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Primate Biol., 5, 1-5, 2018
https://doi.org/10.5194/pb-5-1-2018
© Author(s) 2018. This work is distributed under
the Creative Commons Attribution 4.0 License.
Short communication
11 Jan 2018
Self-anointing behaviour in captive titi monkeys (Callicebus spp.)
João Pedro Souza-Alves1, Natasha M. Albuquerque2, Luana Vinhas3, Thayane S. Cardoso4, Raone Beltrão-Mendes2, and Leandro Jerusalinsky5 1Department of Zoology, Federal University of Pernambuco, Recife, 50670-901, Brazil
2Post-graduate programme in Ecology and Conservation, Federal University of Sergipe, São Cristóvão, 49100-000, Brazil
3Graduate in Biological Sciences, Catholic University of Salvador, Salvador, 41740-090, Brazil
4Graduate in Biological Sciences, Federal University of Sergipe, São Cristóvão, 49100-000, Brazil
5National Centre of Research and Conservation of the Brazilian Primates, Chico Mendes Institute for Biodiversity Conservation, João Pessoa, 58010-480, Brazil
Abstract. Self-anointing behaviour using Bauhinia sp. was reported in two captive titi monkeys (Callicebus coimbrai and Callicebus barbarabrownae). The study was carried out from October 2013 to May 2014 during an experimental study investigating the gut passage time of these individuals at the Getúlio Vargas Zoobotanical Park, north-eastern Brazil. Although leaves, petioles and flowers of Bauhinia contain chemical substances that could affect the presence of ectoparasites, it is unclear if titi monkeys demonstrate self-anointing behaviour as a method of self-medication. However, due to the presence of large glands in C. coimbrai and C. barbarabrownae chests, and the high frequency of occurrence observed for the adult male, we cautiously suggest that the use of Bauhinia may be linked to olfactory communication.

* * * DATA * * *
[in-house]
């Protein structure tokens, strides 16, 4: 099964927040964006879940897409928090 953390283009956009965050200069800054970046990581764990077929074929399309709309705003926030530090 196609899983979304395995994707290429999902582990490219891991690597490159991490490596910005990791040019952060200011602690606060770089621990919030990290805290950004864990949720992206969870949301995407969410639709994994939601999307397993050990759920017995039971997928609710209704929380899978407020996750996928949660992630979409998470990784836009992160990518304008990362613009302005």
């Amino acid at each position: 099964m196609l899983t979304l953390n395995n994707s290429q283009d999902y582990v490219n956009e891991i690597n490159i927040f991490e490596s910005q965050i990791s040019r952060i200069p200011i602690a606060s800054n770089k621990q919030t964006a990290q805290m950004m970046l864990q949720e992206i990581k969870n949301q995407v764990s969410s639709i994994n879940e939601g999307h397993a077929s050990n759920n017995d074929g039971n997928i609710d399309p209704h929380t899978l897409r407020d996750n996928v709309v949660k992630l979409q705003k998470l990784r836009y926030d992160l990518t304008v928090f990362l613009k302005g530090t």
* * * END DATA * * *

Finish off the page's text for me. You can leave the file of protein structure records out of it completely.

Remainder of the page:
Citation: Souza-Alves, J. P., Albuquerque, N. M., Vinhas, L., Cardoso, T. S., Beltrão-Mendes, R., and Jerusalinsky, L.: Self-anointing behaviour in captive titi monkeys (Callicebus spp.), Primate Biol., 5, 1-5, https://doi.org/10.5194/pb-5-1-2018, 2018.
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These data come from the major study on gut passage with two primate species (Callicebus coimbrai and Callicebus barbarabrownae) enclosed in the Zoobotanical Park localized in the north-eastern Brazil. During the sampling period, we have decided to obtain self-anointing and laterality data. Due to the presence of large glands in C. coimbrai and C. barbarabrownae chests, we cautiously suggest that the use of Bauhinia may be linked to olfactory communication.
These data come from the major study on gut passage with two primate species (Callicebus...
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